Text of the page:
Today’s blog post comes from Kirsten Wright of Wright Creativity. Through training, assistance in content creation and the set up of monitoring tools, Wright Creativity will make social media a valuable part of your marketing strategy. Thank you, Kirsten, for sharing your valuable insights with us!
We’re all looking to build a stronger business. And many businesses believe that the key to success is through social media channels. The truth is, social media tools can be extremely powerful when used properly. In fact, I believe that most consumer products businesses should be utilizing social media. With that said, if you choose to utilize social media and fail to properly plan is worse than not using it all.
The problem is, rather than researching the tools to determine what would work best or considering combining them with a traditional strategy, most businesses just jumped headfirst into an unplanned strategy. Social media is more like traditional marketing than we give it credit for. Social media should be planned and strategized just as much if not more than a traditional marketing strategy. In social media, a single tweet or Facebook update can be detrimental to your brand just like a poorly planned postcard or magazine ad. The difference is a status update can be spread through the web world a whole heck of a lot faster than any form of traditional media. We all know the good news travels fast but bad news travels faster. Poor planning for social media strategy means you’re headed for disaster.
Luckily, through proper planning and a well-thought-out strategy a social media campaign can be extremely successful. When you put together your strategy you should:
Consider the proper channels for communication. Not every tool out there is right for every business. Just because Twitter and Facebook are two of the most popular social media tools doesn’t mean that those are the two that you have to use. Your business may be better off using YouTube or LinkedIn. The only way to know what’s best for your business is properly understands your customers and your product lines.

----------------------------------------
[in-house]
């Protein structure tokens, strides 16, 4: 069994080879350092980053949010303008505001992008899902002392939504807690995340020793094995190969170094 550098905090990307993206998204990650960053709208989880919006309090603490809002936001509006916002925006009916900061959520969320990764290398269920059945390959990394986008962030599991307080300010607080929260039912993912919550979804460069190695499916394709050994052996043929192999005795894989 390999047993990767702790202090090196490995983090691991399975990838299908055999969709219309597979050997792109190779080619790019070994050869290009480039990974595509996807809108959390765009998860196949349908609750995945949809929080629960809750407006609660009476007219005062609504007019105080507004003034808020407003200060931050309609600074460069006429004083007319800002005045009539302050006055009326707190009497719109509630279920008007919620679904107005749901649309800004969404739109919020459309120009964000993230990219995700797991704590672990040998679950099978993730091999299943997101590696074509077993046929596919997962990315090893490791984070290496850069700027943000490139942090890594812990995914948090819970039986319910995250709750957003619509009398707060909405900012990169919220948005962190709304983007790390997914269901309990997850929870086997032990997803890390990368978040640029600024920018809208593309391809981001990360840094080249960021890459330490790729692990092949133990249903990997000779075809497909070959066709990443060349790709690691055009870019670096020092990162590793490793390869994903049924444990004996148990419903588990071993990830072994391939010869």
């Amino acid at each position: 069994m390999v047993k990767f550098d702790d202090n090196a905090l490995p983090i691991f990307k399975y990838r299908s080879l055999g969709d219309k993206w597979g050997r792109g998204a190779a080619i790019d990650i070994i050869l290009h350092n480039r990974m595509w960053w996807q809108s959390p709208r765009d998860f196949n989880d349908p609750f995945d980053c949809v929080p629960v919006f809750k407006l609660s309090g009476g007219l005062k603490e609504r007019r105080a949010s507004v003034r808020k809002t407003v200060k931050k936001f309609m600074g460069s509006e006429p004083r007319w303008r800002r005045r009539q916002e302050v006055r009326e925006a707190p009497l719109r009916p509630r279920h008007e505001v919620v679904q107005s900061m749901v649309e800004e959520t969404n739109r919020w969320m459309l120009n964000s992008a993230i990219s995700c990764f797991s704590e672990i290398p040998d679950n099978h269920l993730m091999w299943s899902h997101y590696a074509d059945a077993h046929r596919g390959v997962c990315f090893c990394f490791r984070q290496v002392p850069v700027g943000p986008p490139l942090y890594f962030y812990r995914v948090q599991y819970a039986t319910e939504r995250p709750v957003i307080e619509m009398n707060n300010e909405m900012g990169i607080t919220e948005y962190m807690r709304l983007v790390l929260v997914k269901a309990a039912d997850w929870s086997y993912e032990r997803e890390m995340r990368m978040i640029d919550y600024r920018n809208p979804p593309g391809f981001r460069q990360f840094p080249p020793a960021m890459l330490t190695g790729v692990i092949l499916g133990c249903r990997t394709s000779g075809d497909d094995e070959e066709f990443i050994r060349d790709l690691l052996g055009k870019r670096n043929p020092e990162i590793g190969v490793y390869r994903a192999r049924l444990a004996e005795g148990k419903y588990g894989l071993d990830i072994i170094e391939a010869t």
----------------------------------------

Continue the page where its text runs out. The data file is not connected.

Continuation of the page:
Develop a communications strategy involving messaging and imagery. As I mentioned last week with branding consistency, your messaging should be consistent as well. If your company is a Fortune 100, suit and tie, corporate atmosphere, telling jokes and being sarcastic through social media is not the way to win your audience. On the other hand if your product is designed for children to play with, having a little fun and humor is expected.
Determine how to deal with questions concerns and e-mails. as with any campaign, there will be questions concerns, praise and a lot of e-mails. Understanding how to a properly deal with these situations will make the difference in a successful social media campaign.
Allocate the appropriate amount of time to spend on each tool. While you may have more fun sending out tweets, if writing solid blog content brings you more traffic, then that should be where you’re spending the majority of your time. Social media is fun, and I enjoy spending time using the tools. However, if they were to cease being successful I would spend less time there and more time doing something that brought me clients. Social media is a time waste when it stops being successful.
Determine what success looks like and how you plan on measuring. ROI. Three letters that everyone wants to know. ROI in social media isn’t just about a financial return. Social media is used as a communications strategy which means you’re opening up the door to conversation, not just focused on profit margins. Of course, when social media strategies are implemented successfully, profits will increase…just not overnight.
Do you actually have a social media strategy or did you just jump in head first?
Originally posted on Wright Creativity on 2-15-11. Reposted with permission.